"Both the Fourth Amendment to the United States Constitution and Section 10 of the Kentucky Constitution guarantee the fundamental right to be free from unreasonable searches and seizures, a right protected by the general rule proscribing searches not authorized by a valid search warrant." Commonwealth v. Wood, 14 S.W.3d 557, 558 (Ky.App. 1999).
When these constitutional provisions are violated, the exclusionary rule provides that evidence obtained from an illegal search is not admissible against a defendant. Wilson v. Commonwealth, 37 S.W.3d 745, 748 (Ky. 2001). Furthermore, the exclusionary rule extends to the direct as well as to the indirect products of illegal conduct by the government. Id. Thus, if evidence is derivative of the original constitutional illegality, it is also excluded as being "fruit of the poisonous tree." Id.
Applying the law to the instant case, we conclude that the evidence obtained subsequent to the video surveillance of Laterza's home was not the "fruit of the poisonous tree." Rather than being ruled constitutionally inadmissible, the trial court ruled the videotapes inadmissible under its broad discretion to control discovery. Penman v. Commonwealth, 194 S.W.3d 237, 249 (Ky. 2006); Kentucky Rules of Criminal Procedure (RCr) Rule 7.24. The Commonwealth simply failed to timely provide copies of the surveillance videos to the defense.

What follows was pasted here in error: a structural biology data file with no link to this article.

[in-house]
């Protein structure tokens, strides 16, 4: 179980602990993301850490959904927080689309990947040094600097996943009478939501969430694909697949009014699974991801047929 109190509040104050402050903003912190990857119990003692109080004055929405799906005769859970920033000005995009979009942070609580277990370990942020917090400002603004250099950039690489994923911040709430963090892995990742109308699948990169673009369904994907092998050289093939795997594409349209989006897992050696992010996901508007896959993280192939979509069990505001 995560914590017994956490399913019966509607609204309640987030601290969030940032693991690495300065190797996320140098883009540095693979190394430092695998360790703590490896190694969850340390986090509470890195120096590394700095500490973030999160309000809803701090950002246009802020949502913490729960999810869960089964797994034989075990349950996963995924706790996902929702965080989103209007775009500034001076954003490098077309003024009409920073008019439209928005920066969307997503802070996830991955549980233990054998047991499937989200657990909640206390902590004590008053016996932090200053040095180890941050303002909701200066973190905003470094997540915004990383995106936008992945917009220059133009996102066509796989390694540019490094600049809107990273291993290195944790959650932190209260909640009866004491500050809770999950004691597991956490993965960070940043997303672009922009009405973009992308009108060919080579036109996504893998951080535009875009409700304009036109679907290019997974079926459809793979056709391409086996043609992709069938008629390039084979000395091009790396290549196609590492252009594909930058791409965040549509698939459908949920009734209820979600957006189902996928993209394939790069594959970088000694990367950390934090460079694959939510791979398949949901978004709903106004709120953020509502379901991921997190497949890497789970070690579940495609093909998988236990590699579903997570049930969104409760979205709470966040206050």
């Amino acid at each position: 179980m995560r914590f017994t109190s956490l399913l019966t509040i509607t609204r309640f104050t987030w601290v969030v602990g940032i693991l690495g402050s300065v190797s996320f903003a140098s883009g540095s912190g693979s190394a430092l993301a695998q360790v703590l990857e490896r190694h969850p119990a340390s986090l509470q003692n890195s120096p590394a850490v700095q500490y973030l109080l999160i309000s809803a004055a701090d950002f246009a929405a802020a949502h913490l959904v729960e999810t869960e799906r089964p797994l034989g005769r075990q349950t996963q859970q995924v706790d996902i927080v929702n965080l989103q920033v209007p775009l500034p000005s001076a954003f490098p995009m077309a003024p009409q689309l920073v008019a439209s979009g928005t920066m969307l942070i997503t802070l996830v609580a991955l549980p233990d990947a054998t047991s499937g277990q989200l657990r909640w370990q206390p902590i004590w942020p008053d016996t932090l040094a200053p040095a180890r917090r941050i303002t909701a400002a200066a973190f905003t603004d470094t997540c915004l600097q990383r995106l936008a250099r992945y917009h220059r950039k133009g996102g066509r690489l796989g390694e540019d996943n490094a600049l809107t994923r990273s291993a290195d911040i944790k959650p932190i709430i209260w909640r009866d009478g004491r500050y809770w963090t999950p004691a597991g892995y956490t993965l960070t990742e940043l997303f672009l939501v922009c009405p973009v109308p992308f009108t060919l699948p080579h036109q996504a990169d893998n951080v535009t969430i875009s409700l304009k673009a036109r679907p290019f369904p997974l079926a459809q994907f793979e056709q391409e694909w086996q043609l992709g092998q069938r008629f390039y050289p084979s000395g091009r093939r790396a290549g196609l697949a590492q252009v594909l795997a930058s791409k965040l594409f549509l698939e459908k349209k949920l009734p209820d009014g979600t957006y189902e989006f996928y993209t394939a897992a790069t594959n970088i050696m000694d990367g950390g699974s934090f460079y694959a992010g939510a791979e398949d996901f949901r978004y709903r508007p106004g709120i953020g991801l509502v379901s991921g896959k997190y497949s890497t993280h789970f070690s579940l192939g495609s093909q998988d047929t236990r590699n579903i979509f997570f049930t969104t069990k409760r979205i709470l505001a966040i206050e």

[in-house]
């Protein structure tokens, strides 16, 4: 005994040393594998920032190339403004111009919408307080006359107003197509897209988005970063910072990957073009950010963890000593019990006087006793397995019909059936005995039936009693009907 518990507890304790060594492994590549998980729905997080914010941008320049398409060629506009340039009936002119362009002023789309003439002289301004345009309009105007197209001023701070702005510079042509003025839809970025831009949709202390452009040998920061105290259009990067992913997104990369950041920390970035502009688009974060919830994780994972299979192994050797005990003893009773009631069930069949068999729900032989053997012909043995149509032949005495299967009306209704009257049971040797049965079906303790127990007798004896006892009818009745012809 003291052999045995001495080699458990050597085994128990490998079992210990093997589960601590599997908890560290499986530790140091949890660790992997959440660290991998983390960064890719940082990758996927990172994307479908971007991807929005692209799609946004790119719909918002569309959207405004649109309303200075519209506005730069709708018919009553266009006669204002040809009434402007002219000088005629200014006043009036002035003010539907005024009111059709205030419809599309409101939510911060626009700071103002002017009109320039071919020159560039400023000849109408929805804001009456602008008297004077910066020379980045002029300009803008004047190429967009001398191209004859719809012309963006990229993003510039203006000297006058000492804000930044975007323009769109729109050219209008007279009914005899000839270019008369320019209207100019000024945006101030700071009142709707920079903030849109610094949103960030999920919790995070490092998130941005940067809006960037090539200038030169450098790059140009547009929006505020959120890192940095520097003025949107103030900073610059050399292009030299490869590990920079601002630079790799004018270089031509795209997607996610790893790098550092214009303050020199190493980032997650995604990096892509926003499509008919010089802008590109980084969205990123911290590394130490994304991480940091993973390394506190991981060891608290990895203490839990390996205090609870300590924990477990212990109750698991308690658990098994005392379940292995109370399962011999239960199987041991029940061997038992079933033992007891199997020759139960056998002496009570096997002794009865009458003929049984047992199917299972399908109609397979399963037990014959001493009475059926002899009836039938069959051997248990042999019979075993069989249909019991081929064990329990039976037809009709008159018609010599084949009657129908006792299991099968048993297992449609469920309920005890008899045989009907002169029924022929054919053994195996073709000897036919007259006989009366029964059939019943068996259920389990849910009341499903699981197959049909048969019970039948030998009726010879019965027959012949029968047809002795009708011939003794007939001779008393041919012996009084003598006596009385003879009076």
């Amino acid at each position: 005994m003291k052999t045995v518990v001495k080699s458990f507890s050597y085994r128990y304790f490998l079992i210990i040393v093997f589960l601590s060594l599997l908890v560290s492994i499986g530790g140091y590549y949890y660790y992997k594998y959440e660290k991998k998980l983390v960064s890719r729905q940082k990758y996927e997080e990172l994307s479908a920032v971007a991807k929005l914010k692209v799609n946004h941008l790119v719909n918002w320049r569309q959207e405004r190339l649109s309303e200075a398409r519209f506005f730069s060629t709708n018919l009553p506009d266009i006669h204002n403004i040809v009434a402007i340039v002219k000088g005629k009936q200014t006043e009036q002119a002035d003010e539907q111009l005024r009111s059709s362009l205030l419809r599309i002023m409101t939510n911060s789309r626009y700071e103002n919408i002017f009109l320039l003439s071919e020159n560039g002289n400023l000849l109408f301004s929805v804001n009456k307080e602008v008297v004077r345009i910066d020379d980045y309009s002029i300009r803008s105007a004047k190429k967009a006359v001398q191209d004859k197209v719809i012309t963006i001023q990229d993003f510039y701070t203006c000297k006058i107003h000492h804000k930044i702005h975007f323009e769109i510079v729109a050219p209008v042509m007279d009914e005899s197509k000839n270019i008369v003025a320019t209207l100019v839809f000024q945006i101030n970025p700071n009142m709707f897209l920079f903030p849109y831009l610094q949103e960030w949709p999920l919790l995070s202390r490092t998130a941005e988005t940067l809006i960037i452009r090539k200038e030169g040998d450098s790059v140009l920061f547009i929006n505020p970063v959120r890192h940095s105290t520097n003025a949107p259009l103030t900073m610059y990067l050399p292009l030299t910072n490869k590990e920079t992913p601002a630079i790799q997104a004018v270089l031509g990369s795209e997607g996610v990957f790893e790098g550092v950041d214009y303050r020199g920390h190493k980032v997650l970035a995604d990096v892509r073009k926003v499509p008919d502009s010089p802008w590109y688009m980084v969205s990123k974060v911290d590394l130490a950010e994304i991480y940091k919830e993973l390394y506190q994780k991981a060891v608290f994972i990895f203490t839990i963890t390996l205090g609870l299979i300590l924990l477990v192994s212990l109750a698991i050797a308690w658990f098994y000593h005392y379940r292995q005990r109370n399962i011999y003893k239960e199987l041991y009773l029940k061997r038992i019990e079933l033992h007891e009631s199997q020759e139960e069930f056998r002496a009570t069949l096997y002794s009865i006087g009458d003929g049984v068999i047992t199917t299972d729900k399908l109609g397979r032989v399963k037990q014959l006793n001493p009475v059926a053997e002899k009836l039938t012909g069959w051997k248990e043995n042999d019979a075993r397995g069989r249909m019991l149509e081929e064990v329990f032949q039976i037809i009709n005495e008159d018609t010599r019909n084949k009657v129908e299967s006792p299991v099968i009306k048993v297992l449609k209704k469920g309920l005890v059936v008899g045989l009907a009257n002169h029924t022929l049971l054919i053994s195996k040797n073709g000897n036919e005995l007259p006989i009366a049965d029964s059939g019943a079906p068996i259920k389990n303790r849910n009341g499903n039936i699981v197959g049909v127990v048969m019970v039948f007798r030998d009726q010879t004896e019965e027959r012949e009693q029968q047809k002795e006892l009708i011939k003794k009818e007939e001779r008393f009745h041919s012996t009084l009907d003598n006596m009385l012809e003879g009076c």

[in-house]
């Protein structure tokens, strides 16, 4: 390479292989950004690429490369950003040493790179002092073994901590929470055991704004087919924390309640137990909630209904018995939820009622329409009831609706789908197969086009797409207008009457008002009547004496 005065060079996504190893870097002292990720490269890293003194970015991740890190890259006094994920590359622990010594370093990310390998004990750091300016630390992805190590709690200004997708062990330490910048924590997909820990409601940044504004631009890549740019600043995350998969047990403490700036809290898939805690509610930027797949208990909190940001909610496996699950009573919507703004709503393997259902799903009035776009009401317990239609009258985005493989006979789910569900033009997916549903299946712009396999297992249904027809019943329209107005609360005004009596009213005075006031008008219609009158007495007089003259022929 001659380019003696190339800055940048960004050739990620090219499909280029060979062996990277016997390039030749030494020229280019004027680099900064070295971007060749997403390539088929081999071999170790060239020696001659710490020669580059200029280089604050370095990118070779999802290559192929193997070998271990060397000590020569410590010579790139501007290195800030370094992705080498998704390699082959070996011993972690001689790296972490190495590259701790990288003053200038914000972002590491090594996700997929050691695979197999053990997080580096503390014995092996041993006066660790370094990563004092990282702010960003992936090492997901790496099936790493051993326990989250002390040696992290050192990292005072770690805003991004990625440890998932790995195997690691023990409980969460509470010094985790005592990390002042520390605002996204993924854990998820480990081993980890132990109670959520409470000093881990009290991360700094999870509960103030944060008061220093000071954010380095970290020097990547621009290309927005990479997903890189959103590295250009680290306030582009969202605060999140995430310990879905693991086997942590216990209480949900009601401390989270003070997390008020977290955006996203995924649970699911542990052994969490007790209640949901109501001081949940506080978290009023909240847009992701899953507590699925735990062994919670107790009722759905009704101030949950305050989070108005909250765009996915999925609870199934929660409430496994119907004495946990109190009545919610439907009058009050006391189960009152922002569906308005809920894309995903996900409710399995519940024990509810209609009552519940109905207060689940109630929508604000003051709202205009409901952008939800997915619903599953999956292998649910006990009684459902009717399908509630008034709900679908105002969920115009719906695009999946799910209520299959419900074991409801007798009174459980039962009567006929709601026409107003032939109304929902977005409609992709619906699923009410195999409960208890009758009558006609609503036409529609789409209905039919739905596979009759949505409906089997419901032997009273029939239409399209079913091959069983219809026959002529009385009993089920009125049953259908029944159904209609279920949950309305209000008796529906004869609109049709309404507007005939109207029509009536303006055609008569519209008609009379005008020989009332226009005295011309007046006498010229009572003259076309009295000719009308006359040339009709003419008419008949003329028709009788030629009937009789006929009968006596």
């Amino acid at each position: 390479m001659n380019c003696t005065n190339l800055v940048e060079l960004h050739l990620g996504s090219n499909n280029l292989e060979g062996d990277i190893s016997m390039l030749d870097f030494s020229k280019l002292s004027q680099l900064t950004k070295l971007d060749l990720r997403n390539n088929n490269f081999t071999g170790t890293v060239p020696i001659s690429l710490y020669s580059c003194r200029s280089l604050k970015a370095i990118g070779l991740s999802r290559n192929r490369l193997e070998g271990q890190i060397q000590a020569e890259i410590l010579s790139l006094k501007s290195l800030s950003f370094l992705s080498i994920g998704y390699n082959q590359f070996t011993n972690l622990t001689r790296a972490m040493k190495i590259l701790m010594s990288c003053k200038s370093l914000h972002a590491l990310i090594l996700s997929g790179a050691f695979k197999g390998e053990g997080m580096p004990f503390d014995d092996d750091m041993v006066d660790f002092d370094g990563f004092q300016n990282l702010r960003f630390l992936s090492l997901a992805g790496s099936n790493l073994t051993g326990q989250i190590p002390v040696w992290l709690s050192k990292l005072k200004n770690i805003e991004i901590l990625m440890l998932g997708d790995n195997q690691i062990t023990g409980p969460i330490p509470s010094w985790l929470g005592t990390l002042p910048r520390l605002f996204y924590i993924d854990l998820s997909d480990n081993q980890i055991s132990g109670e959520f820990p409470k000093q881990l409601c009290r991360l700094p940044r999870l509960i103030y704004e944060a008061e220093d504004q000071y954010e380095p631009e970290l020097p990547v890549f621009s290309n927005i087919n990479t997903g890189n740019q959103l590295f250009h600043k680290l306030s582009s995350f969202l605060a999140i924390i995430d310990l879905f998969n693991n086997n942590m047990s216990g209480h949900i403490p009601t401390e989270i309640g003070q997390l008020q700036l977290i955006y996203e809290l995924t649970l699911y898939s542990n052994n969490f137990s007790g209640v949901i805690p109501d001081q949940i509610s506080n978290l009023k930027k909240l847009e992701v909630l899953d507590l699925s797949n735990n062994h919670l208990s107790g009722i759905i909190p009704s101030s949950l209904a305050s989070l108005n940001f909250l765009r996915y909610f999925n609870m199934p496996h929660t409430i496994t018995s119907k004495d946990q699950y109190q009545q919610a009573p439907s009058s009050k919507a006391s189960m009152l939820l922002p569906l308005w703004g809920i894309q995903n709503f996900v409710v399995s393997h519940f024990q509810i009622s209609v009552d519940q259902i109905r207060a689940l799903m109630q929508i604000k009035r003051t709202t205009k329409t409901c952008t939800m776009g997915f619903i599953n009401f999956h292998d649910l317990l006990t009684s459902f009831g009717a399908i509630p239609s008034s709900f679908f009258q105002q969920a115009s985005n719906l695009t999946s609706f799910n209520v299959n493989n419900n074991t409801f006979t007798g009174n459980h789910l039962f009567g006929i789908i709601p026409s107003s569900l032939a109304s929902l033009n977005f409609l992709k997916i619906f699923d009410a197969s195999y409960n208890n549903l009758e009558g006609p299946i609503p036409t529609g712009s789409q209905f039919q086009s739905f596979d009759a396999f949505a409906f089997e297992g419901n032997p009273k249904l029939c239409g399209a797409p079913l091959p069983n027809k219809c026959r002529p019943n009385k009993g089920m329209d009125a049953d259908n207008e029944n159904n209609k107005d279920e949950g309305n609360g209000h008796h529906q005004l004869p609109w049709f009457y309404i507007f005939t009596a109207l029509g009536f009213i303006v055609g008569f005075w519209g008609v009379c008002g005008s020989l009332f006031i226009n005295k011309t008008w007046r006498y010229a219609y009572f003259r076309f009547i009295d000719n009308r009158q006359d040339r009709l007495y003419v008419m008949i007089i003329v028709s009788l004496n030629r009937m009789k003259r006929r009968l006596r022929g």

Therefore, the surveillance videotapes were not obtained illegally and, thus, cannot be the basis for a "fruit of the poisonous tree" claim. Accordingly, the trial court did not err by admitting evidence obtained subsequent to the videotaped surveillance of Laterza's residence.
Furthermore, as the trial court made clear in its order, the search warrant was based on the evidence obtained from the two "trash pulls" which Laterza correctly concedes was proper. Therefore, regardless of the videotapes' alleged illegality, the evidence admitted against Laterza was not obtained in violation of his constitutional rights because it was obtained independently of the video surveillance.
For the foregoing reasons, the judgment of the Boone Circuit Court is affirmed.